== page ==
The most successful bikeshare systems in the world have dense networks with stations every few blocks, according to bikeshare guru Jon Orcutt. That suggests that as Capital Bikeshare expands, the agency should focus on adding small infill stations rather than adding more docks to make existing stations bigger.
More stations are better
In a recent Streetsblog interview, Orcutt points out there’s a clear (and probably causal) correlation between bikeshare station density and bike usage. He cites the Institute for Transportation & Development Policy’s (ITDP) bikeshare planning guide, which bluntly states “increasing station density will yield increased market penetration.”
Simply put, systems with denser networks get more riders per bike per day.
That makes sense. Most bikeshare trips cover short distances, so the closer stations are to cyclists’ final destinations, the better. Conversely, it’s a major disincentive if riders have to walk more than a block or two to get to a station, and dockblocking is much more painful when the next closest station is many blocks away instead of right around the corner.
Since there are destinations on every block, the ideal bikeshare network would have stations on every block. That’s probably not practical even in the densest part of the city, but the best bikesharing networks seem to be those that come the closest. ITDP’s guide says to shoot for 10-16 stations per square kilometer.
And though Capital Bikeshare is one of America’s leading bikeshare systems, CaBi and nearly all its American peers lag world leaders in station density. That strongly suggests American bikeshare networks aren’t attracting as many riders as they could.
Politics matter, especially in the Washington region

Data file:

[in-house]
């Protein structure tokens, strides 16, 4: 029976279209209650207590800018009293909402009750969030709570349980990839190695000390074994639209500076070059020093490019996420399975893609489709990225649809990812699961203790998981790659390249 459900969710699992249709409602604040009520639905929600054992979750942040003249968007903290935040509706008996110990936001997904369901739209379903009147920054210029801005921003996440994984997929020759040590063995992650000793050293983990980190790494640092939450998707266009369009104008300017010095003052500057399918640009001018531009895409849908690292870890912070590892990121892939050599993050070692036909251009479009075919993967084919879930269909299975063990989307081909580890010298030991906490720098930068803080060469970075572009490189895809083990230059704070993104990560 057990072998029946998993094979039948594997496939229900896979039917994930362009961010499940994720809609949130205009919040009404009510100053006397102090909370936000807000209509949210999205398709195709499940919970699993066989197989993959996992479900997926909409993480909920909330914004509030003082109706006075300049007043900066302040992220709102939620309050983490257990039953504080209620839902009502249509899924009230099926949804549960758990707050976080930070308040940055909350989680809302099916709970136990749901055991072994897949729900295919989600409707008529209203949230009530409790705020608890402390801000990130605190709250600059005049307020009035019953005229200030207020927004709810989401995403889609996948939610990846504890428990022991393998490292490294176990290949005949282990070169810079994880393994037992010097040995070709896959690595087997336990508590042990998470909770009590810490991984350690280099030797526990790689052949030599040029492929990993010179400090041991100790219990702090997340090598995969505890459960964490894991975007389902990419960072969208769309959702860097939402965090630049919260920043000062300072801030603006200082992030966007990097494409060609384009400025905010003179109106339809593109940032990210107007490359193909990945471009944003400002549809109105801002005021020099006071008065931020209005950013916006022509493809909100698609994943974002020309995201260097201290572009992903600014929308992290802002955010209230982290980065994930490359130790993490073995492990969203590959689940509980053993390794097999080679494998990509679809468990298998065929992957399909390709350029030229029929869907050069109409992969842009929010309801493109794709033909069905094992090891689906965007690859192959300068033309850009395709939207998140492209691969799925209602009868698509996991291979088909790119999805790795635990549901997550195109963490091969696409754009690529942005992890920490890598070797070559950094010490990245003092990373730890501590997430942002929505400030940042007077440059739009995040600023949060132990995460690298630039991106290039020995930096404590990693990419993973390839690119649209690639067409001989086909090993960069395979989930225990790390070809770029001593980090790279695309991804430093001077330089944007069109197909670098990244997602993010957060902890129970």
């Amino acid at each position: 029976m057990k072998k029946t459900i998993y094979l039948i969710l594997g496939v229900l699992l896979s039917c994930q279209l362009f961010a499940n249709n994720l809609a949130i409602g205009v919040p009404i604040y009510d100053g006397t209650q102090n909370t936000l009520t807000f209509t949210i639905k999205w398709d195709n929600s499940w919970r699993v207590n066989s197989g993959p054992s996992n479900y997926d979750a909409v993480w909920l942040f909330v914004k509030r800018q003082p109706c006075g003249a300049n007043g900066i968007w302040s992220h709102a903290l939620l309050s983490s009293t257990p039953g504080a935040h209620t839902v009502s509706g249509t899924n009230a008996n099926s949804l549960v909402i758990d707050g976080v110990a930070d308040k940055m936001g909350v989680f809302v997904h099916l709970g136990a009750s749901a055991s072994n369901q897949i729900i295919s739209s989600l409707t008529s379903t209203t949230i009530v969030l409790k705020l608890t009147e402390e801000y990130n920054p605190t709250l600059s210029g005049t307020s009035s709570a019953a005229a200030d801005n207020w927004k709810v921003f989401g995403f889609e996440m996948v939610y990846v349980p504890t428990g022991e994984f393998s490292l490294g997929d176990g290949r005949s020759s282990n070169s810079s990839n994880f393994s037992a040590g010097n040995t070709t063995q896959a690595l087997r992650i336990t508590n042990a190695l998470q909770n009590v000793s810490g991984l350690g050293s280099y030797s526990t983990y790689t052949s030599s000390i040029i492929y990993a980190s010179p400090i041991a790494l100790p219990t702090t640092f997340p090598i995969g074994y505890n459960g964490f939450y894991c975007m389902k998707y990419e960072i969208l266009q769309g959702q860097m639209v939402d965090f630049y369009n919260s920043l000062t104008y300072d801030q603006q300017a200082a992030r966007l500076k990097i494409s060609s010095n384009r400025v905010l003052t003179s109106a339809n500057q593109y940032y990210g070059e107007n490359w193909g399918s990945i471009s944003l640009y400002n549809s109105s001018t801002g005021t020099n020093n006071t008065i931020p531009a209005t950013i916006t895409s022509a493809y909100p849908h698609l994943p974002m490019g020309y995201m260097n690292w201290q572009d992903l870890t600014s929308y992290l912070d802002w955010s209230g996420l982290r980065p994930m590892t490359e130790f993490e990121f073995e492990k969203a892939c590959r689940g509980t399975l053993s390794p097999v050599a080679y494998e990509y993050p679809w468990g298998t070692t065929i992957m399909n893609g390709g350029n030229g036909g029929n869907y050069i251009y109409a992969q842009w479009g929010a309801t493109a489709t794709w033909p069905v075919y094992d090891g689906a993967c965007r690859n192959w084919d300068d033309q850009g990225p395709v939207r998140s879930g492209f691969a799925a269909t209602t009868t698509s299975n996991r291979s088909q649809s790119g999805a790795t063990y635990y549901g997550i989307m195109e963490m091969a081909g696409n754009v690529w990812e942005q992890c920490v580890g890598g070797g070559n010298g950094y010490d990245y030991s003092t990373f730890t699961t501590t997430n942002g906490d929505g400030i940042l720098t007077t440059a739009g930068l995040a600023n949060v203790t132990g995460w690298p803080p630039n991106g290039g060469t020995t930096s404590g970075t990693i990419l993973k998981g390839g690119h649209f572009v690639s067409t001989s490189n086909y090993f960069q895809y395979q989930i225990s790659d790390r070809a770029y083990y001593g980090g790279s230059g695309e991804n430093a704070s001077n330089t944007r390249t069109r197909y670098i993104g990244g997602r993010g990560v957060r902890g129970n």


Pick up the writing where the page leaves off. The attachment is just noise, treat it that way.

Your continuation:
With distinct clusters of stations in DC, Maryland, and Virginia, Capital Bikeshare is one of the most spread out systems in the world. But while that undeniably reduces the number of riders per bike, it clearly benefits CaBi politically, and therefore financially.
We’re lucky in this region to have a strong regional consensus on the benefits of bikesharing. It’s not just something that DC and Arlington do, which the suburbs grudgingly ignore. Alexandria and Montgomery take part. Fairfax and Prince George’s soon will. It’s a regional network that benefits everyone, and everyone has a stake in its success.
So it’s OK to spread stations out into distinct clusters in multiple jurisdictions, or even multiple wards of the same jurisdiction. But within each cluster, a large number of small stations is better than a handful of large ones.
There’s a catch
Simple: Because that would cost more.
Each individual bikeshare station needs all three components, including the kiosk section. But expanding an existing station only takes more docks and more bikes, no kiosk. Thus, by expanding existing stations, CaBi reduces the need to buy expensive kiosk components. They can put out slightly more bikes and more docks with fewer, bigger stations.
Peak capacity versus peak access
Maximizing the number of bikes and docks is important too. The key question is whether it’s more important for a bikeshare agency to maximize peak capacity or peak access.
Putting out the most possible docks and bikes at a smaller number of stations makes the system more useful for rush hour commuters, but less useful for other trips. On the flip side, a system with slightly fewer docks but more stations would be less convenient for commuters, but would put more of the city within reach of a station.
Different bikeshare systems might rightly prioritize different expansion models at different times. But Capital Bikeshare is one of the more commute-oriented large systems in the world. It may be time to think about maximizing infill.
Cross-posted at BeyondDC.